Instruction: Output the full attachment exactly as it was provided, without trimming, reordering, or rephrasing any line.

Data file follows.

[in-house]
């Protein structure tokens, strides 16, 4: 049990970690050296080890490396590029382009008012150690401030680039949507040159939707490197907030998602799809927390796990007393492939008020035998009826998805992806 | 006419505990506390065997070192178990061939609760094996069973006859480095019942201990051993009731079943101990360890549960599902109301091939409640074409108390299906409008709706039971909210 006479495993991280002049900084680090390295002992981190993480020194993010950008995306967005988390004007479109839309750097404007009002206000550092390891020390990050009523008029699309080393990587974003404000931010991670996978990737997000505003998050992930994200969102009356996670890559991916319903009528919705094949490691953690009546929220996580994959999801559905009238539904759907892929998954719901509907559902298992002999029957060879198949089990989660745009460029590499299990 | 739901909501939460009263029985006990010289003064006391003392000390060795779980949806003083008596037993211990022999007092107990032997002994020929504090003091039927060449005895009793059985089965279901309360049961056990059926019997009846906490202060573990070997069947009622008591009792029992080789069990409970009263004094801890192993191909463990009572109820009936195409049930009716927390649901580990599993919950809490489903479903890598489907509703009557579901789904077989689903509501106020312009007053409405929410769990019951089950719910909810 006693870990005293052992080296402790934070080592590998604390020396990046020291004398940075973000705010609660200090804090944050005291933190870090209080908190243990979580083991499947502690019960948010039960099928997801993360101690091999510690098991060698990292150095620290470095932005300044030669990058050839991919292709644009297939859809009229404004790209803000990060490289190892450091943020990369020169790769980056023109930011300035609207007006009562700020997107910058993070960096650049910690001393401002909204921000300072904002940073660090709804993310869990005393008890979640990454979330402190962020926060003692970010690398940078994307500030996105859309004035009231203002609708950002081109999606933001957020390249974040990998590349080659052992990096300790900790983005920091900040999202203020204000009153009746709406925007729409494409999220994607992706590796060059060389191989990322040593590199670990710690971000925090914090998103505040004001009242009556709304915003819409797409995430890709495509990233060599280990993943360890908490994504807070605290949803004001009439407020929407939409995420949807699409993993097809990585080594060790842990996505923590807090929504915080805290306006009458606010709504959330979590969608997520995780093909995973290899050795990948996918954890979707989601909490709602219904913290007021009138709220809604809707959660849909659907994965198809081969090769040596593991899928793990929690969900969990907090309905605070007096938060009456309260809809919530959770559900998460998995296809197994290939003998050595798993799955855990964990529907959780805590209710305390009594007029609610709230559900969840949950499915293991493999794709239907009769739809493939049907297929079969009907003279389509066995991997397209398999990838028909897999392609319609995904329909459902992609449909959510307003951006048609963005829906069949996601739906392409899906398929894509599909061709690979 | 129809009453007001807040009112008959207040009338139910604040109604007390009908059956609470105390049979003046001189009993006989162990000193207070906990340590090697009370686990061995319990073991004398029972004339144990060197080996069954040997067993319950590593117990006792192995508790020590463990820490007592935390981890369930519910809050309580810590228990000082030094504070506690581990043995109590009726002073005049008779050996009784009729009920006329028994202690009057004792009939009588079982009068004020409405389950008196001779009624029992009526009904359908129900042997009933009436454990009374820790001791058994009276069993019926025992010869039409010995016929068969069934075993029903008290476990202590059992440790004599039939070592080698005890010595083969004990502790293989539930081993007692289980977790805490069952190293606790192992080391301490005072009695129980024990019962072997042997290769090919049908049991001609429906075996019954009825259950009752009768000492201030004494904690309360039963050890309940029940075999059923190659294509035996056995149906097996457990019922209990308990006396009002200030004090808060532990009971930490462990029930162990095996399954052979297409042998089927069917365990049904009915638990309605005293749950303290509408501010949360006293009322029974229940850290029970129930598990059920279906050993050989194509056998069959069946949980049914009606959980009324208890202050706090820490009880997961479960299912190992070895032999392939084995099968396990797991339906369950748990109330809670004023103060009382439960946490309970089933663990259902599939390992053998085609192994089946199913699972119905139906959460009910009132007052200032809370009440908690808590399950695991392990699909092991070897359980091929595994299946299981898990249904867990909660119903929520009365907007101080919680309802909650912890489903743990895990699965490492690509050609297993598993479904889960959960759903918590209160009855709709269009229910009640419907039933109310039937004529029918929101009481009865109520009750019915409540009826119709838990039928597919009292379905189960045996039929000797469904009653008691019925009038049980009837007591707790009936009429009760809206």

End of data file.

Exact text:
[in-house]
């Protein structure tokens, strides 16, 4: 049990970690050296080890490396590029382009008012150690401030680039949507040159939707490197907030998602799809927390796990007393492939008020035998009826998805992806 | 006419505990506390065997070192178990061939609760094996069973006859480095019942201990051993009731079943101990360890549960599902109301091939409640074409108390299906409008709706039971909210 006479495993991280002049900084680090390295002992981190993480020194993010950008995306967005988390004007479109839309750097404007009002206000550092390891020390990050009523008029699309080393990587974003404000931010991670996978990737997000505003998050992930994200969102009356996670890559991916319903009528919705094949490691953690009546929220996580994959999801559905009238539904759907892929998954719901509907559902298992002999029957060879198949089990989660745009460029590499299990 | 739901909501939460009263029985006990010289003064006391003392000390060795779980949806003083008596037993211990022999007092107990032997002994020929504090003091039927060449005895009793059985089965279901309360049961056990059926019997009846906490202060573990070997069947009622008591009792029992080789069990409970009263004094801890192993191909463990009572109820009936195409049930009716927390649901580990599993919950809490489903479903890598489907509703009557579901789904077989689903509501106020312009007053409405929410769990019951089950719910909810 006693870990005293052992080296402790934070080592590998604390020396990046020291004398940075973000705010609660200090804090944050005291933190870090209080908190243990979580083991499947502690019960948010039960099928997801993360101690091999510690098991060698990292150095620290470095932005300044030669990058050839991919292709644009297939859809009229404004790209803000990060490289190892450091943020990369020169790769980056023109930011300035609207007006009562700020997107910058993070960096650049910690001393401002909204921000300072904002940073660090709804993310869990005393008890979640990454979330402190962020926060003692970010690398940078994307500030996105859309004035009231203002609708950002081109999606933001957020390249974040990998590349080659052992990096300790900790983005920091900040999202203020204000009153009746709406925007729409494409999220994607992706590796060059060389191989990322040593590199670990710690971000925090914090998103505040004001009242009556709304915003819409797409995430890709495509990233060599280990993943360890908490994504807070605290949803004001009439407020929407939409995420949807699409993993097809990585080594060790842990996505923590807090929504915080805290306006009458606010709504959330979590969608997520995780093909995973290899050795990948996918954890979707989601909490709602219904913290007021009138709220809604809707959660849909659907994965198809081969090769040596593991899928793990929690969900969990907090309905605070007096938060009456309260809809919530959770559900998460998995296809197994290939003998050595798993799955855990964990529907959780805590209710305390009594007029609610709230559900969840949950499915293991493999794709239907009769739809493939049907297929079969009907003279389509066995991997397209398999990838028909897999392609319609995904329909459902992609449909959510307003951006048609963005829906069949996601739906392409899906398929894509599909061709690979 | 129809009453007001807040009112008959207040009338139910604040109604007390009908059956609470105390049979003046001189009993006989162990000193207070906990340590090697009370686990061995319990073991004398029972004339144990060197080996069954040997067993319950590593117990006792192995508790020590463990820490007592935390981890369930519910809050309580810590228990000082030094504070506690581990043995109590009726002073005049008779050996009784009729009920006329028994202690009057004792009939009588079982009068004020409405389950008196001779009624029992009526009904359908129900042997009933009436454990009374820790001791058994009276069993019926025992010869039409010995016929068969069934075993029903008290476990202590059992440790004599039939070592080698005890010595083969004990502790293989539930081993007692289980977790805490069952190293606790192992080391301490005072009695129980024990019962072997042997290769090919049908049991001609429906075996019954009825259950009752009768000492201030004494904690309360039963050890309940029940075999059923190659294509035996056995149906097996457990019922209990308990006396009002200030004090808060532990009971930490462990029930162990095996399954052979297409042998089927069917365990049904009915638990309605005293749950303290509408501010949360006293009322029974229940850290029970129930598990059920279906050993050989194509056998069959069946949980049914009606959980009324208890202050706090820490009880997961479960299912190992070895032999392939084995099968396990797991339906369950748990109330809670004023103060009382439960946490309970089933663990259902599939390992053998085609192994089946199913699972119905139906959460009910009132007052200032809370009440908690808590399950695991392990699909092991070897359980091929595994299946299981898990249904867990909660119903929520009365907007101080919680309802909650912890489903743990895990699965490492690509050609297993598993479904889960959960759903918590209160009855709709269009229910009640419907039933109310039937004529029918929101009481009865109520009750019915409540009826119709838990039928597919009292379905189960045996039929000797469904009653008691019925009038049980009837007591707790009936009429009760809206």